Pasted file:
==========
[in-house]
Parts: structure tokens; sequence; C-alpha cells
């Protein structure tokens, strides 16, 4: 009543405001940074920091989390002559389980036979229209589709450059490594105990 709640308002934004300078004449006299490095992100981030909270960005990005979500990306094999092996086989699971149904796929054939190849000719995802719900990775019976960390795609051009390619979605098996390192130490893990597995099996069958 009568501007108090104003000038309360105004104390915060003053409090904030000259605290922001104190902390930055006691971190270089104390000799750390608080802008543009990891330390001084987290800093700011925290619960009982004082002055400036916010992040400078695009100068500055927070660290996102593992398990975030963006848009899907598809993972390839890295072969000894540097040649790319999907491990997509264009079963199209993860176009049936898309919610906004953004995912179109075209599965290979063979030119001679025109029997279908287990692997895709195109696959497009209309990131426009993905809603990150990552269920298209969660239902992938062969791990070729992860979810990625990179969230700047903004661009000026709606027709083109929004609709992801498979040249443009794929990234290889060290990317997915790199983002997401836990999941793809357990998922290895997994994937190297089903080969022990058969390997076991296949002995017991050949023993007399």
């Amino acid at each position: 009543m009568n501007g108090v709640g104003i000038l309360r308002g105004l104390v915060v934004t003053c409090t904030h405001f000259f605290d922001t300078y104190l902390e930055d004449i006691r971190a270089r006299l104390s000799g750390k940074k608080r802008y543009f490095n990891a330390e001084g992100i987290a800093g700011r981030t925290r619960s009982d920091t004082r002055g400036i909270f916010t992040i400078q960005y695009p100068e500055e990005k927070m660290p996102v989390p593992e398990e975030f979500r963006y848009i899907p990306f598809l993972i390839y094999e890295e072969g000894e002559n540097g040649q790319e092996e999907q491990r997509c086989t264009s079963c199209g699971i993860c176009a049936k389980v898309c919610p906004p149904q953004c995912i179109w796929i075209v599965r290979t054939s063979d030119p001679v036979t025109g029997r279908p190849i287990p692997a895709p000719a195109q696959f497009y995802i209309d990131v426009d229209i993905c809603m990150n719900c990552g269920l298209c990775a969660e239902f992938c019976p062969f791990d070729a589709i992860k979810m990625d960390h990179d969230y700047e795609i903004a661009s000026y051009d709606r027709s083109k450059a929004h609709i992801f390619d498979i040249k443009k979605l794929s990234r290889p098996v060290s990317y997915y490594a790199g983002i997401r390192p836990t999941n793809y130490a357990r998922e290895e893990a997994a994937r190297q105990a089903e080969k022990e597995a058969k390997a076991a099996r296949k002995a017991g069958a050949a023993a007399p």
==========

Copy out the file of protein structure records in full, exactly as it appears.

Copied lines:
[in-house]
Parts: structure tokens; sequence; C-alpha cells
């Protein structure tokens, strides 16, 4: 009543405001940074920091989390002559389980036979229209589709450059490594105990 709640308002934004300078004449006299490095992100981030909270960005990005979500990306094999092996086989699971149904796929054939190849000719995802719900990775019976960390795609051009390619979605098996390192130490893990597995099996069958 009568501007108090104003000038309360105004104390915060003053409090904030000259605290922001104190902390930055006691971190270089104390000799750390608080802008543009990891330390001084987290800093700011925290619960009982004082002055400036916010992040400078695009100068500055927070660290996102593992398990975030963006848009899907598809993972390839890295072969000894540097040649790319999907491990997509264009079963199209993860176009049936898309919610906004953004995912179109075209599965290979063979030119001679025109029997279908287990692997895709195109696959497009209309990131426009993905809603990150990552269920298209969660239902992938062969791990070729992860979810990625990179969230700047903004661009000026709606027709083109929004609709992801498979040249443009794929990234290889060290990317997915790199983002997401836990999941793809357990998922290895997994994937190297089903080969022990058969390997076991296949002995017991050949023993007399």
């Amino acid at each position: 009543m009568n501007g108090v709640g104003i000038l309360r308002g105004l104390v915060v934004t003053c409090t904030h405001f000259f605290d922001t300078y104190l902390e930055d004449i006691r971190a270089r006299l104390s000799g750390k940074k608080r802008y543009f490095n990891a330390e001084g992100i987290a800093g700011r981030t925290r619960s009982d920091t004082r002055g400036i909270f916010t992040i400078q960005y695009p100068e500055e990005k927070m660290p996102v989390p593992e398990e975030f979500r963006y848009i899907p990306f598809l993972i390839y094999e890295e072969g000894e002559n540097g040649q790319e092996e999907q491990r997509c086989t264009s079963c199209g699971i993860c176009a049936k389980v898309c919610p906004p149904q953004c995912i179109w796929i075209v599965r290979t054939s063979d030119p001679v036979t025109g029997r279908p190849i287990p692997a895709p000719a195109q696959f497009y995802i209309d990131v426009d229209i993905c809603m990150n719900c990552g269920l298209c990775a969660e239902f992938c019976p062969f791990d070729a589709i992860k979810m990625d960390h990179d969230y700047e795609i903004a661009s000026y051009d709606r027709s083109k450059a929004h609709i992801f390619d498979i040249k443009k979605l794929s990234r290889p098996v060290s990317y997915y490594a790199g983002i997401r390192p836990t999941n793809y130490a357990r998922e290895e893990a997994a994937r190297q105990a089903e080969k022990e597995a058969k390997a076991a099996r296949k002995a017991g069958a050949a023993a007399p």